Provisional Ballot Challenges Suggest Racial Discrimination

LINDEN—A review of voting statistics from the February 2008 presidential primary election reveals what appears to be a pattern of racial discrimination.

Obama supporters were twice as likely to be challenged and forced to vote using provisional ballots, which are subject to rejection at the discretion of election officials.


A provisional ballot is used to record a vote when there is some question in regards to a given voter’s eligibility.

Almost three out of four (72%) of Linden’s provisional ballots counted in the presidential primary were made to voters in four wards that have sizable minority voting populations.

Those four minority wards accounted for 44 voter challenges, an average of 11 each, compared with just 27 in the remaining six wards, or 4½ on average.

One out of every hundred Obama voters in Linden was challenged, compared with just one-third of one percent of the Hillary Clinton voters.

County election officials said 29 provisional ballots were rejected. No information is available concerning who would have gotten those votes if they were counted.

However, 17 of the rejected ballots were cast in just six districts that gave Obama sizable majorities accounting for about a third of his citywide vote total. Linden has 36 election districts.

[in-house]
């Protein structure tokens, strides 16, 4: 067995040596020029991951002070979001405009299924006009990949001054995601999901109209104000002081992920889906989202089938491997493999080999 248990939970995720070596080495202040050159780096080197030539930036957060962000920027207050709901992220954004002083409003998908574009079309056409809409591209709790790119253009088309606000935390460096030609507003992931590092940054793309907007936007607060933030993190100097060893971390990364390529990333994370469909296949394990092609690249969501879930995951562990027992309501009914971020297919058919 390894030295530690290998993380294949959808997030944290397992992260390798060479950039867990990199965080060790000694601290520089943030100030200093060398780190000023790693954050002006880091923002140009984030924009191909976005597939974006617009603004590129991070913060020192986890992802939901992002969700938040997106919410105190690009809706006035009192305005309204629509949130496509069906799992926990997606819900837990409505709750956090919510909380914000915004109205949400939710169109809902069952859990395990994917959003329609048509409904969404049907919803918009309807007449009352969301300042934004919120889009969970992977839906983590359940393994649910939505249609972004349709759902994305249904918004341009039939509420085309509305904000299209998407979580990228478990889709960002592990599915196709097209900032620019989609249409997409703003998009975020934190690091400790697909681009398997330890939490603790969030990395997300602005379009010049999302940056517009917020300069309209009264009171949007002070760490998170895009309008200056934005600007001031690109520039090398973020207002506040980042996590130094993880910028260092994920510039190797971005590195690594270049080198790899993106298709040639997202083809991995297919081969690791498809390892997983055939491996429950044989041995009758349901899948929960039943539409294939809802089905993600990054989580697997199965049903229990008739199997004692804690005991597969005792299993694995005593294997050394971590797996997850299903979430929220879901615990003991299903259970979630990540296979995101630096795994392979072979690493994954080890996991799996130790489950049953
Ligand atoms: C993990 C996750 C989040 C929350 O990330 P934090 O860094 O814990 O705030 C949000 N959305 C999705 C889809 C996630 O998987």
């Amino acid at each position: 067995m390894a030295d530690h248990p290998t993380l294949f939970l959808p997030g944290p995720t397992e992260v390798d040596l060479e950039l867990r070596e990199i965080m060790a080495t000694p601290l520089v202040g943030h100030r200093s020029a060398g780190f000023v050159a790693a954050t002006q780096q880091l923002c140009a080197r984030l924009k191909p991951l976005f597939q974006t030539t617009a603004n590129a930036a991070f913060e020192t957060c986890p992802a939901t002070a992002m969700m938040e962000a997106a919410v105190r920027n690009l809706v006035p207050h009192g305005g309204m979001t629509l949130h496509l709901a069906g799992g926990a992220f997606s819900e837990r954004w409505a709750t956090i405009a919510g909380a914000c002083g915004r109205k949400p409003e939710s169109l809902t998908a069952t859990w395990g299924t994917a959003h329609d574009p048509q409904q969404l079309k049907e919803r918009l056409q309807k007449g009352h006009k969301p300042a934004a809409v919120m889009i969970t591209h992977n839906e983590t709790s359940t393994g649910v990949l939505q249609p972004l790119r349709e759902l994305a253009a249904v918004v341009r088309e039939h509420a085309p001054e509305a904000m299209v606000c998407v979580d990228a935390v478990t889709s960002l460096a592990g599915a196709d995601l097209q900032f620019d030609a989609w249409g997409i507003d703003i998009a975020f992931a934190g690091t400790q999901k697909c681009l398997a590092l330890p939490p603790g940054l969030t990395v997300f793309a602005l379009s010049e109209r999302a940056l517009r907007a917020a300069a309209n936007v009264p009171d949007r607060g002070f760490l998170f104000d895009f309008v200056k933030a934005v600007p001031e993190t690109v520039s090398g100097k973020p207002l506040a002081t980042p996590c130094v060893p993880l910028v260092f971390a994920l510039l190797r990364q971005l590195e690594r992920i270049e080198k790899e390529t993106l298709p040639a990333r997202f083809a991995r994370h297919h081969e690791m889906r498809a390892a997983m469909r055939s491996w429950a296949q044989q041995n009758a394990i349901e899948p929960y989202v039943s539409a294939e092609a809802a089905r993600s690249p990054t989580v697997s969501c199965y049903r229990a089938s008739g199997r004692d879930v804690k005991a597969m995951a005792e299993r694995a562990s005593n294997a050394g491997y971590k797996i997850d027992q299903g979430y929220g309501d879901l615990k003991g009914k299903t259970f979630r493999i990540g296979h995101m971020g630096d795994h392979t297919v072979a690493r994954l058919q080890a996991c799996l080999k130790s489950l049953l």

More than half the discarded ballots were cast in districts where Obama bested Clinton by a margin of 3-2.

One of the guarantees of the Help America Vote Act of 2002 provides that a voter could cast a provisional ballot if he or she believes that they are entitled to vote.

Whether a provisional ballot is counted depends upon the verification of that voter’s eligibility after the polls closed.

Advocates say provisional ballots provide voters who would otherwise be turned away from the polls an opportunity to have their votes counted.

Douglas W. Jones, a computer scientist at the University of Iowa whose research focuses on voting system integrity, claimed the offer of a provisional ballot can be “a way to brush off troublesome voters by letting them think they have voted.”

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